- Additional Scams
- How to Build It: Preventing Network Vulnerabilities
- Turn on Spam Blocking at Your Service Provider
- Set Up Spam Blocking on Your Home Computers
- Avoid Phishing Scams
- Set Up Spyware and Adware Blocking on Your Home Computers
- Set Up Pop-Up Blocking on Home Computers
- Where to Go for More Info
Turn on Spam Blocking at Your Service Provider
How to enable spam blocking with your service provider will vary highly and depend entirely on how the ISP has chosen to set up its services. Enabling the protection is very easy. Just follow these steps (in this example, EarthLink is the ISP):
Step 1 Log in to the EarthLink My Account page using your account user ID and password.
Step 2 Click Spam Blocker. Choose the blocking setting that is appropriate (see Figure 16-3).
Figure 16-3 Enable Spam Blocking at Your ISP
There are three possible setting levels that we will take a moment to explain as they will also apply to spam blocking on home computers (which we will set up next). The three settings and how they operate are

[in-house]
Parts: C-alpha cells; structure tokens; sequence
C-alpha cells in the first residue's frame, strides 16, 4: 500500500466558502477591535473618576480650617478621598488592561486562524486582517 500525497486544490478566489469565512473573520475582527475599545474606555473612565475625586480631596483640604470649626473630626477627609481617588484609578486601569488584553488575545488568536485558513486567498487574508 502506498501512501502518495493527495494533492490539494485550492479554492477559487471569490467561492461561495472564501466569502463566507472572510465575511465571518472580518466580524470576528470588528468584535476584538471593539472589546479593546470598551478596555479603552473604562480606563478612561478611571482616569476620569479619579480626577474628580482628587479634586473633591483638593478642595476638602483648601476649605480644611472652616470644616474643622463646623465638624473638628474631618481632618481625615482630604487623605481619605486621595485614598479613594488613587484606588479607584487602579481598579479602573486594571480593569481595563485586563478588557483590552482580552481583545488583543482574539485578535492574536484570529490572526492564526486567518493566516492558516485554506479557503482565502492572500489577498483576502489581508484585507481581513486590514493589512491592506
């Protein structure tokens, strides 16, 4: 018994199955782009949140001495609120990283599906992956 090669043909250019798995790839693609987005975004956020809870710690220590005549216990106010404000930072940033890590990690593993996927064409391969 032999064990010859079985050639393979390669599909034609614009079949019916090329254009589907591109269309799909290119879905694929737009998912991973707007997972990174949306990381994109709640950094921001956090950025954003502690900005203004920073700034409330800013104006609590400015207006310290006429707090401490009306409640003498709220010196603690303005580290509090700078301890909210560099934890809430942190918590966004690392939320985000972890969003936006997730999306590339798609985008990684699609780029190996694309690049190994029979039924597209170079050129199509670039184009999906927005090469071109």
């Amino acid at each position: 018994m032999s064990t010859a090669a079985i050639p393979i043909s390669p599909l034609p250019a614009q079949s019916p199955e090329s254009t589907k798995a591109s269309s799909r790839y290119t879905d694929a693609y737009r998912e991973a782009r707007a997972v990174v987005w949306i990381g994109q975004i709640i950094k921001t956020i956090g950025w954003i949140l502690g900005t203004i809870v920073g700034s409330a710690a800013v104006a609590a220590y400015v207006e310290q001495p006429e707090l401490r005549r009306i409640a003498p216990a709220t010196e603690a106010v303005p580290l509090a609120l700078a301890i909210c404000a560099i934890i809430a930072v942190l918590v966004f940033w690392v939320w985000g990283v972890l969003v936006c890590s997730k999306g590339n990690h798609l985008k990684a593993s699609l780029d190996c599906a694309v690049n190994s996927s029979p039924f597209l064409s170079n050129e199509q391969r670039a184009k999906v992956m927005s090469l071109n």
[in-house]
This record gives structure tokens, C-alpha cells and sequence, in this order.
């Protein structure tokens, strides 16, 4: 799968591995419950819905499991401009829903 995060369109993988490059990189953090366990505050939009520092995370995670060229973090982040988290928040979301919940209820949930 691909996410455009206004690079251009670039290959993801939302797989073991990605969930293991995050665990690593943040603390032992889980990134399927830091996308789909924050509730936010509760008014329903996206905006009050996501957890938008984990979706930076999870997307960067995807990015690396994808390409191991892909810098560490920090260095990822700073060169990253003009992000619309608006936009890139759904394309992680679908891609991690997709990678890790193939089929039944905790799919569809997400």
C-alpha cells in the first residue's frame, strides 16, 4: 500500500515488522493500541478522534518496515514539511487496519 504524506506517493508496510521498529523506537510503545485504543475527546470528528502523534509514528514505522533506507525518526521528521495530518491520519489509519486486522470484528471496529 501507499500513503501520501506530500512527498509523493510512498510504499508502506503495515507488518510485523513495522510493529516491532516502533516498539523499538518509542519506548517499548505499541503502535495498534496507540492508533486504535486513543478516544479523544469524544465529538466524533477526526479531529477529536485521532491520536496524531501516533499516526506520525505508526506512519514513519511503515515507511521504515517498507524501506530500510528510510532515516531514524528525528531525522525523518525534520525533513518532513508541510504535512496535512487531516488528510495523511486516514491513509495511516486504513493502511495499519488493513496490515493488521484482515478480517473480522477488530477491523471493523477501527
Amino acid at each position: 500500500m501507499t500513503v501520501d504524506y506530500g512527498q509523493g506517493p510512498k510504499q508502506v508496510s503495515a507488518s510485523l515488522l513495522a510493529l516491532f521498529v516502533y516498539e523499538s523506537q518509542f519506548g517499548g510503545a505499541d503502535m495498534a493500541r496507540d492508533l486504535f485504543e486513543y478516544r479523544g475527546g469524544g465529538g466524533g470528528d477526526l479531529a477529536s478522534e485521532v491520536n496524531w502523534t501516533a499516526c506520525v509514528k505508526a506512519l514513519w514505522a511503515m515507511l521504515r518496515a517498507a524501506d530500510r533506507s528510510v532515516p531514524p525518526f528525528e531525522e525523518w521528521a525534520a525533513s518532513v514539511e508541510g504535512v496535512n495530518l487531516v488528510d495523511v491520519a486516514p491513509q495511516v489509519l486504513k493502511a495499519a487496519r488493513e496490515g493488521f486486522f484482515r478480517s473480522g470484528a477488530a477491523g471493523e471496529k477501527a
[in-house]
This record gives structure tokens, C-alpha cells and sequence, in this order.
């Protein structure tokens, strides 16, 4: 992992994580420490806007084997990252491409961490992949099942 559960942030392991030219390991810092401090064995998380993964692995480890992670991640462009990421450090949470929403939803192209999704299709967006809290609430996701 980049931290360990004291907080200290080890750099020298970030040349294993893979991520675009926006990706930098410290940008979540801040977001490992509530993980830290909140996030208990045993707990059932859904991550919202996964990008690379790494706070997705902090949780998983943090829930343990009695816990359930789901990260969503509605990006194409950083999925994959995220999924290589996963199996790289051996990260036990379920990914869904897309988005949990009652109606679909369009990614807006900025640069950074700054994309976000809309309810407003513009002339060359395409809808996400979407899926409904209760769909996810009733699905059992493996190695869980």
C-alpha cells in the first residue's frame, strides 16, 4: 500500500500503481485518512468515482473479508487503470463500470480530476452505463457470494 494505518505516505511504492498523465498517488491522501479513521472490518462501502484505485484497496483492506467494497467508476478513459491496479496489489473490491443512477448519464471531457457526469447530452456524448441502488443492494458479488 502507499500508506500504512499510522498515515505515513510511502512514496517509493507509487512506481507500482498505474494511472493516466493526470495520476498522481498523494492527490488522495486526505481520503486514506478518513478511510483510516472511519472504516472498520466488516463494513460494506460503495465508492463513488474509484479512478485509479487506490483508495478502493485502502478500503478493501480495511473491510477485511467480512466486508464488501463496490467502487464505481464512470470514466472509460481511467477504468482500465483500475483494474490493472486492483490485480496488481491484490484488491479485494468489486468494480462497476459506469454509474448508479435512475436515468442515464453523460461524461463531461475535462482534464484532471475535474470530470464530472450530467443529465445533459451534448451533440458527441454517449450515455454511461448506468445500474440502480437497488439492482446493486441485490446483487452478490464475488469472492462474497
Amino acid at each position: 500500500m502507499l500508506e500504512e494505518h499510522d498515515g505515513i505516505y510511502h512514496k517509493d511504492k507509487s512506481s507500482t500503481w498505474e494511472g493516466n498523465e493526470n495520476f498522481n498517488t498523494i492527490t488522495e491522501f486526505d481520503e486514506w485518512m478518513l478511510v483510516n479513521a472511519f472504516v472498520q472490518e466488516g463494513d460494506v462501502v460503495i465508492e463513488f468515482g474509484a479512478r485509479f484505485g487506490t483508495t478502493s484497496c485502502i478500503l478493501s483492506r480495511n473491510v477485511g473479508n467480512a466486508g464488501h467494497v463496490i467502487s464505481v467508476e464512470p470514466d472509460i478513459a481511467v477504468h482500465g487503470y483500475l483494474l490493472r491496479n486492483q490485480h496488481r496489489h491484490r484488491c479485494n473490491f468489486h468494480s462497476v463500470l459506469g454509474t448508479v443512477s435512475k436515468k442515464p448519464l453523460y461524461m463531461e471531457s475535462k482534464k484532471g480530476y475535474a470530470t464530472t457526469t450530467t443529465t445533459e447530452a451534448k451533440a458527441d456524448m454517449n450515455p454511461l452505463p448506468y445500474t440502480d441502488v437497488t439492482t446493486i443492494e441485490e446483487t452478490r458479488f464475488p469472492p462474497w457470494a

- Off—All e-mail is forwarded; no spam checking is performed.
- Medium—E-mail is checked against known spammer lists, and matches are discarded.
- High—In addition to checks against known spammer lists, you create a list of e-mail senders that are in your address book. Matches against the known spammer list are discarded. Matches from your address book are forwarded to your inbox. If the sender is unknown (in neither list), the e-mail is held as "suspected" spam. You then have to go in periodically and sort out acceptable e-mail from spam.
If you receive e-mail from only a few known e-mail addresses (friends and relatives), put them in the address book and turn the spam blocker on High. If you receive considerable e-mail from new sources, you probably need to go with the Medium setting.
If your kids have e-mail accounts, we would highly recommend the High setting (no pun intended). Kids should never receive e-mail from sources that you don't go in and specifically authorize.